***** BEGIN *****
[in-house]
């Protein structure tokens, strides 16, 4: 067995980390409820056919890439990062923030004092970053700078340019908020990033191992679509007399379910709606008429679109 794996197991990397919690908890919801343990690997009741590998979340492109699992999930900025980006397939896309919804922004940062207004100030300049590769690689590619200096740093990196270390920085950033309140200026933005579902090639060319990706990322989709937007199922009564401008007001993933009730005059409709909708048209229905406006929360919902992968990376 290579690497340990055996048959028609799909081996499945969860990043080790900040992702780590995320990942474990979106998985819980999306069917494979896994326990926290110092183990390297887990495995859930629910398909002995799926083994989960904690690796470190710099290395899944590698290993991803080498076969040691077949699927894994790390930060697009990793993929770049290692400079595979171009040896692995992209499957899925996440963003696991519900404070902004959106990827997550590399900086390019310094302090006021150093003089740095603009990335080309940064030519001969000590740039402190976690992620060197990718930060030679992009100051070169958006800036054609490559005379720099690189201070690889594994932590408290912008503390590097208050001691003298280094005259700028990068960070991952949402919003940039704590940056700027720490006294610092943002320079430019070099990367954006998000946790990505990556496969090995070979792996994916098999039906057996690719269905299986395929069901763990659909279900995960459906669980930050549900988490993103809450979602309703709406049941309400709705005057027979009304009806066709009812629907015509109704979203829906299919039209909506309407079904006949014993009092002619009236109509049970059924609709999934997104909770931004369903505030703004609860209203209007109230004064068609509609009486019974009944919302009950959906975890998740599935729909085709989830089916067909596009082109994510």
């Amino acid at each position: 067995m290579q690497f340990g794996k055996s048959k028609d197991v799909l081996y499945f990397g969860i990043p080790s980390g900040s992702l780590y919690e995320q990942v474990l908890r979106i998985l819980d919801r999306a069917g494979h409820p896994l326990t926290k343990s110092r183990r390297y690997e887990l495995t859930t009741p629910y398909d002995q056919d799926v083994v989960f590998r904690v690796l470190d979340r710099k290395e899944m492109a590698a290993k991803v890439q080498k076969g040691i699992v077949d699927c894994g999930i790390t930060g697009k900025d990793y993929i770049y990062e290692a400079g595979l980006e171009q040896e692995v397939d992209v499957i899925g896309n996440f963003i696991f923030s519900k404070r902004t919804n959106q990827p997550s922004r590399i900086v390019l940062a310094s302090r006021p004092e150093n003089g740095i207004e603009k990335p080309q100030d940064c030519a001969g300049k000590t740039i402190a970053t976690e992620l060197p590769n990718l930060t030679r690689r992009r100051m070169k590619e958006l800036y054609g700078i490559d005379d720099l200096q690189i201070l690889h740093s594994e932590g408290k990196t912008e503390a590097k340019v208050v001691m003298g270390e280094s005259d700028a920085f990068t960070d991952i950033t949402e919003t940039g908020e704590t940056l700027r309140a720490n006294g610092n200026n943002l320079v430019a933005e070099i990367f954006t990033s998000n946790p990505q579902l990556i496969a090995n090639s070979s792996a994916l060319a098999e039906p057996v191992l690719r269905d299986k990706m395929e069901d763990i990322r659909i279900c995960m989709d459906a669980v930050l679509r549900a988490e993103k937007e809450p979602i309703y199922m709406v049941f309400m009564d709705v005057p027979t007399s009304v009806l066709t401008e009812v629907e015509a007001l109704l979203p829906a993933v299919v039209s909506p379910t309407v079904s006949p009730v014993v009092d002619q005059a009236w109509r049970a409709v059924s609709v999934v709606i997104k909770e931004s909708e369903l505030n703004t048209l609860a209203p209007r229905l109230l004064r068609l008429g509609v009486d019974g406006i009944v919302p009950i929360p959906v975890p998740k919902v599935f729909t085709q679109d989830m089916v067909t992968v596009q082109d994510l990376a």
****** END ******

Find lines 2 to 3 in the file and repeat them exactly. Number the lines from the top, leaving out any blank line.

């Protein structure tokens, strides 16, 4: 067995980390409820056919890439990062923030004092970053700078340019908020990033191992679509007399379910709606008429679109 794996197991990397919690908890919801343990690997009741590998979340492109699992999930900025980006397939896309919804922004940062207004100030300049590769690689590619200096740093990196270390920085950033309140200026933005579902090639060319990706990322989709937007199922009564401008007001993933009730005059409709909708048209229905406006929360919902992968990376 290579690497340990055996048959028609799909081996499945969860990043080790900040992702780590995320990942474990979106998985819980999306069917494979896994326990926290110092183990390297887990495995859930629910398909002995799926083994989960904690690796470190710099290395899944590698290993991803080498076969040691077949699927894994790390930060697009990793993929770049290692400079595979171009040896692995992209499957899925996440963003696991519900404070902004959106990827997550590399900086390019310094302090006021150093003089740095603009990335080309940064030519001969000590740039402190976690992620060197990718930060030679992009100051070169958006800036054609490559005379720099690189201070690889594994932590408290912008503390590097208050001691003298280094005259700028990068960070991952949402919003940039704590940056700027720490006294610092943002320079430019070099990367954006998000946790990505990556496969090995070979792996994916098999039906057996690719269905299986395929069901763990659909279900995960459906669980930050549900988490993103809450979602309703709406049941309400709705005057027979009304009806066709009812629907015509109704979203829906299919039209909506309407079904006949014993009092002619009236109509049970059924609709999934997104909770931004369903505030703004609860209203209007109230004064068609509609009486019974009944919302009950959906975890998740599935729909085709989830089916067909596009082109994510």
């Amino acid at each position: 067995m290579q690497f340990g794996k055996s048959k028609d197991v799909l081996y499945f990397g969860i990043p080790s980390g900040s992702l780590y919690e995320q990942v474990l908890r979106i998985l819980d919801r999306a069917g494979h409820p896994l326990t926290k343990s110092r183990r390297y690997e887990l495995t859930t009741p629910y398909d002995q056919d799926v083994v989960f590998r904690v690796l470190d979340r710099k290395e899944m492109a590698a290993k991803v890439q080498k076969g040691i699992v077949d699927c894994g999930i790390t930060g697009k900025d990793y993929i770049y990062e290692a400079g595979l980006e171009q040896e692995v397939d992209v499957i899925g896309n996440f963003i696991f923030s519900k404070r902004t919804n959106q990827p997550s922004r590399i900086v390019l940062a310094s302090r006021p004092e150093n003089g740095i207004e603009k990335p080309q100030d940064c030519a001969g300049k000590t740039i402190a970053t976690e992620l060197p590769n990718l930060t030679r690689r992009r100051m070169k590619e958006l800036y054609g700078i490559d005379d720099l200096q690189i201070l690889h740093s594994e932590g408290k990196t912008e503390a590097k340019v208050v001691m003298g270390e280094s005259d700028a920085f990068t960070d991952i950033t949402e919003t940039g908020e704590t940056l700027r309140a720490n006294g610092n200026n943002l320079v430019a933005e070099i990367f954006t990033s998000n946790p990505q579902l990556i496969a090995n090639s070979s792996a994916l060319a098999e039906p057996v191992l690719r269905d299986k990706m395929e069901d763990i990322r659909i279900c995960m989709d459906a669980v930050l679509r549900a988490e993103k937007e809450p979602i309703y199922m709406v049941f309400m009564d709705v005057p027979t007399s009304v009806l066709t401008e009812v629907e015509a007001l109704l979203p829906a993933v299919v039209s909506p379910t309407v079904s006949p009730v014993v009092d002619q005059a009236w109509r049970a409709v059924s609709v999934v709606i997104k909770e931004s909708e369903l505030n703004t048209l609860a209203p209007r229905l109230l004064r068609l008429g509609v009486d019974g406006i009944v919302p009950i929360p959906v975890p998740k919902v599935f729909t085709q679109d989830m089916v067909t992968v596009q082109d994510l990376a």